Starting a new job can be a stressful time for anyone – permies and contractors alike. However, as a contractor, you are expected to turn up get into the role quickly – you will not typically be given the same ‘easing in’ time as a permie.
So, here is a list of typical scenarios you might encounter when starting a new contract – and how best to deal with them.
All existing contractors will have met ‘permies’ who, for a variety of reasons, reckon they do not like contractors. The main reason for this is usually jealousy – they may be jealous of the money you earn, the skills you may have, and the fact that you have taken things into your own hands and set up on your own rather than ticking along in a permanent role.
Just remember that your life is likely to be better as a result of your decision to go contracting – and you are always likely to find some people who have a problem with contractors.
Don’t expect to enjoy the same ‘perks’ as your permanent counterparts. These perks may include use of gym facilities, and subsidised rates at the staff canteen.
Whilst this may seem to be a little petty in some ways, it’s worth considering the IR35 legislation. If you want your contract to be outside the IR35 rules, you do not want to be given employee benefits as they may indicate that you are behaving as if you are ‘part and parcel’ of the company.
So, don’t worry about paying £2.55 for an overcooked cottage pie rather than £1.25!
Another thing you may encounter, especially if the client hasn’t hired many (or any) contractors before, is that you may be seen as some kind of ‘saviour’. You may be expected to supply genius solutions to all sort of problems, and somehow single-handedly rescue a project from disaster.
In these situations, time will usually calm things down. You will be hired to perform a specific role – make sure you don’t stray to far beyond this brief, although if you have other skills you’re eager to impress your new colleagues with, there’s nothing wrong with that.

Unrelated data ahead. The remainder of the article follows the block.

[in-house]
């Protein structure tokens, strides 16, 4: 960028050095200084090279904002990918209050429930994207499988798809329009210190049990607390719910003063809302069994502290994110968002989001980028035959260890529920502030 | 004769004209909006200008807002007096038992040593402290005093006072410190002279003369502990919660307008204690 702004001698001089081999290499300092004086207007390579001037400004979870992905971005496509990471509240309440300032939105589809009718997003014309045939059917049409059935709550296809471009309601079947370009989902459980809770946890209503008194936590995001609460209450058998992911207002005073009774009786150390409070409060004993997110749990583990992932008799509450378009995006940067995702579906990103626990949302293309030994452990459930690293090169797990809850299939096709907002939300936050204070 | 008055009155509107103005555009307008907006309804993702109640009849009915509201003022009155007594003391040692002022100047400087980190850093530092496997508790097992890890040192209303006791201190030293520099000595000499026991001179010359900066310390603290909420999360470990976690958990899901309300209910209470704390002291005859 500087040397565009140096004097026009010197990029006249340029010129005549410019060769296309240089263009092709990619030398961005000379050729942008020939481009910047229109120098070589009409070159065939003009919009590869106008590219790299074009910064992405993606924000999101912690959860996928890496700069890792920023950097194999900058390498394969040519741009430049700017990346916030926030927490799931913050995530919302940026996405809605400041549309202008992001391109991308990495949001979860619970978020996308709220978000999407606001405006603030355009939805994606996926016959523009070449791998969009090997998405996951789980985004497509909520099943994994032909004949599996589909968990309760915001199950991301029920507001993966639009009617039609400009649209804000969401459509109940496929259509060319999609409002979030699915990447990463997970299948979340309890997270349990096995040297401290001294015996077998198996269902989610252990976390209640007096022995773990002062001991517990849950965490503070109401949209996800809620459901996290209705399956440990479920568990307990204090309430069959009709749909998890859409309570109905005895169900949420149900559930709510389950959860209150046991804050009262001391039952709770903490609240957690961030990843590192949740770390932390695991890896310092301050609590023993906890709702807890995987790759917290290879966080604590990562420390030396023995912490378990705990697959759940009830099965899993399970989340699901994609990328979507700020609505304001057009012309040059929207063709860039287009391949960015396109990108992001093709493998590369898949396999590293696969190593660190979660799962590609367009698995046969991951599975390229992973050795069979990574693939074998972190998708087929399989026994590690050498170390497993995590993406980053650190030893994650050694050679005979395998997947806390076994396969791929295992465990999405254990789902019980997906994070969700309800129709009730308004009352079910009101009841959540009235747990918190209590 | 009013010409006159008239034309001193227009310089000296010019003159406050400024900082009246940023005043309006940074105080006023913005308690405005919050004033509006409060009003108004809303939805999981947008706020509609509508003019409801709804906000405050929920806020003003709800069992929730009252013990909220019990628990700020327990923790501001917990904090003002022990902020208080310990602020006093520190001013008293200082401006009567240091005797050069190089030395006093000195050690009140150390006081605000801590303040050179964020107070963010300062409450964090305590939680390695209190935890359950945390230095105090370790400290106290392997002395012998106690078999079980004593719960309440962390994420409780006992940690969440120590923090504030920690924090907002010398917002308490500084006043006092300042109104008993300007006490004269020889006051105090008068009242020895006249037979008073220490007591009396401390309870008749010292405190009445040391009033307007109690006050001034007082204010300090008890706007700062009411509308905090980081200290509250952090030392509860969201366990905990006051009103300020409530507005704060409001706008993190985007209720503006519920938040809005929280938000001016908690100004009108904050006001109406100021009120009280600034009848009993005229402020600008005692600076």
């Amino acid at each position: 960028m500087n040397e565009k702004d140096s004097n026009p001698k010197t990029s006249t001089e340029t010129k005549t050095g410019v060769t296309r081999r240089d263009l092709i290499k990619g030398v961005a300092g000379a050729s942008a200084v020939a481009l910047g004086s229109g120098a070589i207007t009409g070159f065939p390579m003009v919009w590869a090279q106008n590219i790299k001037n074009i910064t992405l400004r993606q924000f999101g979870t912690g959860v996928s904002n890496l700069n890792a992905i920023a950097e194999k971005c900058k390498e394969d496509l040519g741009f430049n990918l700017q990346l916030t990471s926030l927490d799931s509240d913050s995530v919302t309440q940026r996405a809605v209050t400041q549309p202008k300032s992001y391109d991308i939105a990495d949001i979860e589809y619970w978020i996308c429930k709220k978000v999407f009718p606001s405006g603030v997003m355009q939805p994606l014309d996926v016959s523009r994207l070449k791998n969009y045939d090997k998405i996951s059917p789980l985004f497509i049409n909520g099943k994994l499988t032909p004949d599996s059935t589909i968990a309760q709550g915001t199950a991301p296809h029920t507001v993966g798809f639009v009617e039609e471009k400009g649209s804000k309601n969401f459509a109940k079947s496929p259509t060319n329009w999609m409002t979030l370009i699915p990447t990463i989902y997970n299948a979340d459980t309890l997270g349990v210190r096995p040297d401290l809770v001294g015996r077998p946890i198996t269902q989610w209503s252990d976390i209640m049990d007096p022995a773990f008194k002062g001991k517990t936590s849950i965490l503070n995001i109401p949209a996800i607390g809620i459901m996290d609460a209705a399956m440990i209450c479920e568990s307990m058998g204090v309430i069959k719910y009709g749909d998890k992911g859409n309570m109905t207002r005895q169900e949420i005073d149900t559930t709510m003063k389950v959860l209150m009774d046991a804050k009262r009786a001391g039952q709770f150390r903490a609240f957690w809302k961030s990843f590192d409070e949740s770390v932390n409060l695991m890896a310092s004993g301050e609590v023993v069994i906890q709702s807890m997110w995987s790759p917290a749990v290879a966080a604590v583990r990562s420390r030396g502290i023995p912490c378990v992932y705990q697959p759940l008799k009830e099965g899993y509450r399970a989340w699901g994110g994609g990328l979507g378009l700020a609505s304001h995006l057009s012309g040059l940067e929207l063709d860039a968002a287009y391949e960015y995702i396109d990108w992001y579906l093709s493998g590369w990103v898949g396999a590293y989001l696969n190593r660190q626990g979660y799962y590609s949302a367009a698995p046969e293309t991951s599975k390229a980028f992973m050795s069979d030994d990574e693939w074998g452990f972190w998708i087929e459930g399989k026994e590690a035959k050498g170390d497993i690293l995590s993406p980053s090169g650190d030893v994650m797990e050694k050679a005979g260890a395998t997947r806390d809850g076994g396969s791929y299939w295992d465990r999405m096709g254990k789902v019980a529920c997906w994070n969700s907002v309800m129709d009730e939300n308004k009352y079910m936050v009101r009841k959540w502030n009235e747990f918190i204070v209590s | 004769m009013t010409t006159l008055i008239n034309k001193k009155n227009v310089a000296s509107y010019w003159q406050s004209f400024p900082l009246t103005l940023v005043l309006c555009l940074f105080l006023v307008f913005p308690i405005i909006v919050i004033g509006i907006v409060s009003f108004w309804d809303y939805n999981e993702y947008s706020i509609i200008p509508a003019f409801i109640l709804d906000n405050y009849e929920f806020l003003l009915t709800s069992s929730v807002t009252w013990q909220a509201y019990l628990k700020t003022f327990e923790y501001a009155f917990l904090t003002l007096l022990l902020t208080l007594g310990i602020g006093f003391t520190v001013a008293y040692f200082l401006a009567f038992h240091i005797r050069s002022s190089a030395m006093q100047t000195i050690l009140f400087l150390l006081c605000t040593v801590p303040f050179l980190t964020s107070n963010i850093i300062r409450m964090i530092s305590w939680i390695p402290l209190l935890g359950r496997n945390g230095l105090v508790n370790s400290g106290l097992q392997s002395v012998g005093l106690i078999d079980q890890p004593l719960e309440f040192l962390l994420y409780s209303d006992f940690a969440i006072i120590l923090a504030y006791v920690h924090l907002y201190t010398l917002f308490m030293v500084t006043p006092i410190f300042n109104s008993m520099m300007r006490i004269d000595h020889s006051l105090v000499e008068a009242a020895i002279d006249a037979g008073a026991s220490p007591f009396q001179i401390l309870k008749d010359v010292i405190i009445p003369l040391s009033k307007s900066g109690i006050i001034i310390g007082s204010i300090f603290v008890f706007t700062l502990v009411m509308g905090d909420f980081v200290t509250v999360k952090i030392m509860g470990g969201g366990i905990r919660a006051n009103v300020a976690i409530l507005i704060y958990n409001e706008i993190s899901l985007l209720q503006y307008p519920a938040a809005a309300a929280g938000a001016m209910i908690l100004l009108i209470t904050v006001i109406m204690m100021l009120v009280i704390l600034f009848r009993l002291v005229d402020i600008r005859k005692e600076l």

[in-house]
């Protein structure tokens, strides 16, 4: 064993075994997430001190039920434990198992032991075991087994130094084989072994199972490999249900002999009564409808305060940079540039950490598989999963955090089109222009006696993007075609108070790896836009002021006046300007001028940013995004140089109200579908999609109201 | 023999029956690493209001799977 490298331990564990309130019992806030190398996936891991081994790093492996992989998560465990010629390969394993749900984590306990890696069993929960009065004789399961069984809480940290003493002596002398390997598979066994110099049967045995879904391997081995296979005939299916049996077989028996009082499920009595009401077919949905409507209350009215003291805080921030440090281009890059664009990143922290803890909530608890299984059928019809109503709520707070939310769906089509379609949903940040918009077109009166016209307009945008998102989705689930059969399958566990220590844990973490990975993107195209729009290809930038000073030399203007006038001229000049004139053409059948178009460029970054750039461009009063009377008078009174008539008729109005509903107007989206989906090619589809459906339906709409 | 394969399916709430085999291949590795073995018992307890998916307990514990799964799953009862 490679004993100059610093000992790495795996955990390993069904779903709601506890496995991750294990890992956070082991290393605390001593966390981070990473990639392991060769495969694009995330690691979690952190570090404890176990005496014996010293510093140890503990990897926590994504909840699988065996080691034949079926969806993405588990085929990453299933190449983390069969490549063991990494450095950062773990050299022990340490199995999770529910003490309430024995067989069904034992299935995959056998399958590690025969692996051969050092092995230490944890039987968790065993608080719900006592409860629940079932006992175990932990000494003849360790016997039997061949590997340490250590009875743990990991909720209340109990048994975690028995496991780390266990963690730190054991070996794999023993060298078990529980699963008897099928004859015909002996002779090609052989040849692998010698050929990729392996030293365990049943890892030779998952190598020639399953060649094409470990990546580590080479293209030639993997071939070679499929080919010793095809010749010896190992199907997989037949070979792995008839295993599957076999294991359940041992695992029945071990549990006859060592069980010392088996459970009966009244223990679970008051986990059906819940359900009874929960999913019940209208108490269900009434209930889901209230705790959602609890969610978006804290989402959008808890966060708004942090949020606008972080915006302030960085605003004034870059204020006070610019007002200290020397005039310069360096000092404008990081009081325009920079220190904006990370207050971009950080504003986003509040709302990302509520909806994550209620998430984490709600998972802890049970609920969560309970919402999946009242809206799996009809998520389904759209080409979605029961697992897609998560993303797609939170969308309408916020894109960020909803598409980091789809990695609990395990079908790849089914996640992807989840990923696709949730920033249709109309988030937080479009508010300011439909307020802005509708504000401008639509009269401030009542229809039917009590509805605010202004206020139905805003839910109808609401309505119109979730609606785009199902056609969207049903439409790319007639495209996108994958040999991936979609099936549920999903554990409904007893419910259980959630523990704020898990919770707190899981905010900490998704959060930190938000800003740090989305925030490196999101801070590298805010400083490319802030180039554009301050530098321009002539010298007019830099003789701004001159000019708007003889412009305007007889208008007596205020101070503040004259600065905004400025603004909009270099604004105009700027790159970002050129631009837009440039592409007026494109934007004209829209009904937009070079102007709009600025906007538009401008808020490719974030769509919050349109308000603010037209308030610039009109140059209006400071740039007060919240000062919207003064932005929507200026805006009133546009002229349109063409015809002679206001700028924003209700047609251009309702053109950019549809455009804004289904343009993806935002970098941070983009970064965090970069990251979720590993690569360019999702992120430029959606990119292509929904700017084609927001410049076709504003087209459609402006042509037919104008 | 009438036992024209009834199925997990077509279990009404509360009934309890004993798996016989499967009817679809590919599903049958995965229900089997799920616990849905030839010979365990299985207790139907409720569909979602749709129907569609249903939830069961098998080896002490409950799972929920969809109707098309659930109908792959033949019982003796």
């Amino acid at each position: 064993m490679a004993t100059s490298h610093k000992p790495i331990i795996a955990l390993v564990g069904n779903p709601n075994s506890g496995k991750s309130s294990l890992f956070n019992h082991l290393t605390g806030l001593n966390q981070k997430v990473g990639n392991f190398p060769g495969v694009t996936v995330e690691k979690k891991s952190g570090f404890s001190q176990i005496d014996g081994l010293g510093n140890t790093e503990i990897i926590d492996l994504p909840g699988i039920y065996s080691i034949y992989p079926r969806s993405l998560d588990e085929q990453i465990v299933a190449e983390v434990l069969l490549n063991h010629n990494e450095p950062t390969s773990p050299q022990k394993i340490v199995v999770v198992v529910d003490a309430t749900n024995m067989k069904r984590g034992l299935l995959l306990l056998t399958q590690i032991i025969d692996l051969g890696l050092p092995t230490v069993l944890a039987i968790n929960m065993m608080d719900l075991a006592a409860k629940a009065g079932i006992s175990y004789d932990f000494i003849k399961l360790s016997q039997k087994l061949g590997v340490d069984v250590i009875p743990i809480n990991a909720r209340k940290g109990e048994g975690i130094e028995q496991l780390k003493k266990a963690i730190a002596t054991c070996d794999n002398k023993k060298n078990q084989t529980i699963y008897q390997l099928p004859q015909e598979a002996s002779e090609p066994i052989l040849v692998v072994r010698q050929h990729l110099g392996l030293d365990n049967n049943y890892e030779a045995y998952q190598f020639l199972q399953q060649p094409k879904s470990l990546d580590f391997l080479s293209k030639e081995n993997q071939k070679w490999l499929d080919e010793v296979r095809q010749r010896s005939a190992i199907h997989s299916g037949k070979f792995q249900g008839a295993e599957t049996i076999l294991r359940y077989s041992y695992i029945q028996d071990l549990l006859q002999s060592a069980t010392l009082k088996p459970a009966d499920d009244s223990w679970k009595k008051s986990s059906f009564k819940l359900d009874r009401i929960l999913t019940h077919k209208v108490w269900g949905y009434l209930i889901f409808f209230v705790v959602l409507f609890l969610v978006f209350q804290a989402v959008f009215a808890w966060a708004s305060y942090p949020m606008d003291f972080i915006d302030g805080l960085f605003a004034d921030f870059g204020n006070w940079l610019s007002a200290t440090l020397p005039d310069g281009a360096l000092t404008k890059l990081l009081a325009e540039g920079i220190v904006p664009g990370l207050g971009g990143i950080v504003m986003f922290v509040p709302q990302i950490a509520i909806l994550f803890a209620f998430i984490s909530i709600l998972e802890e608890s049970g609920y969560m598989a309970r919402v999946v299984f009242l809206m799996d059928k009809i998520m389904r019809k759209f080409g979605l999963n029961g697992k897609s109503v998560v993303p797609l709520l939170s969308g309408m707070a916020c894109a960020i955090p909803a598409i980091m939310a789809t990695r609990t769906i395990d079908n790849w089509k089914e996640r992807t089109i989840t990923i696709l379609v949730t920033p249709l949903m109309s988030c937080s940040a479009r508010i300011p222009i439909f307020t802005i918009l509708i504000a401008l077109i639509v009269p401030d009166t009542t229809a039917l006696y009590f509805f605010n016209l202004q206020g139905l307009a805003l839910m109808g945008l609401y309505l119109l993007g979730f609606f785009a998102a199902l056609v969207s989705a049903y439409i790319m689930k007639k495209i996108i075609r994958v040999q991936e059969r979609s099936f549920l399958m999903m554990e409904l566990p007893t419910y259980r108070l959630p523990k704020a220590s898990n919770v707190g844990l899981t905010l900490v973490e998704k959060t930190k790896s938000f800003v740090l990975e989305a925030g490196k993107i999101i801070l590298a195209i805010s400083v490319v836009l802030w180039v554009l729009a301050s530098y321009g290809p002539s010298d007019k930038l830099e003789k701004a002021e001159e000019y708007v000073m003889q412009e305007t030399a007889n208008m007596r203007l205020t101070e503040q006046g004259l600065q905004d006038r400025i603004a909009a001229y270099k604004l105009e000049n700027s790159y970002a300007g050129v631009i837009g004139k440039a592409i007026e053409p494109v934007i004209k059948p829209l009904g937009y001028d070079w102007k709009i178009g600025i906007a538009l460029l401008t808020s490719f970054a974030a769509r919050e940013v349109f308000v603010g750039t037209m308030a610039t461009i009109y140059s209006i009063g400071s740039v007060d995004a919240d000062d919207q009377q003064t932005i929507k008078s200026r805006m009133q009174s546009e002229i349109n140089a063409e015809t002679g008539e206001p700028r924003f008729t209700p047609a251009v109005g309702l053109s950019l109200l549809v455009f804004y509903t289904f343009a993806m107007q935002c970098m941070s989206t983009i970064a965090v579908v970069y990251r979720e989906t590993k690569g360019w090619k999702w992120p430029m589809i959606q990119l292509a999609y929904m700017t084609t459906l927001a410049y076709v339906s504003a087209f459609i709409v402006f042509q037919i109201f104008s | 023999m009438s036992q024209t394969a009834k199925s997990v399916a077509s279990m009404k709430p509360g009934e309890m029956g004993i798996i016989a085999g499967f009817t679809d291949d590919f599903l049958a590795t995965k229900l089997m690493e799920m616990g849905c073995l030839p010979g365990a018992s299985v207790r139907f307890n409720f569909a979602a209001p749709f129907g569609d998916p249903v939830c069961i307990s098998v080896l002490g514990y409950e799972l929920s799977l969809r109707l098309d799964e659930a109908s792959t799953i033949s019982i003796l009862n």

Sometimes, you may find that your project manager/client thinks that they have some kind of special power over you. They may enjoy the fact that they have hired you, and can also fire you – far easier than they can the employees in your team. Often, such people have worked for many years for the same company and may resent the fact that you earn more than they do. This ‘power’ is possibly compensation for this financial resentment.
There’s not much you can do about this, aside from keeping on the right side of your manager.
Slow Starting Contracts
For a variety of reasons, you may turn up to your contract and find that you spend the first week without a security pass, a canteen pass, or even a dedicated email address. You might wait a fortnight for internet access, and possibly more for access to some of the systems integral to the work you have been hired to perform.
You might consider using this downtime to:
a) ingratiate yourself with your project manager and other ‘high level’ staff (see 4)
b) explain to the ‘contractor-hater’ why you get paid more than he does because of the risk you take as a contractor (see 1)
c) learn how to flash your canteen pass quickly in order to save pennies on your lunch (see 2),
d) help a new permie colleague with his database design work, despite the fact that you are a web developer (see 3)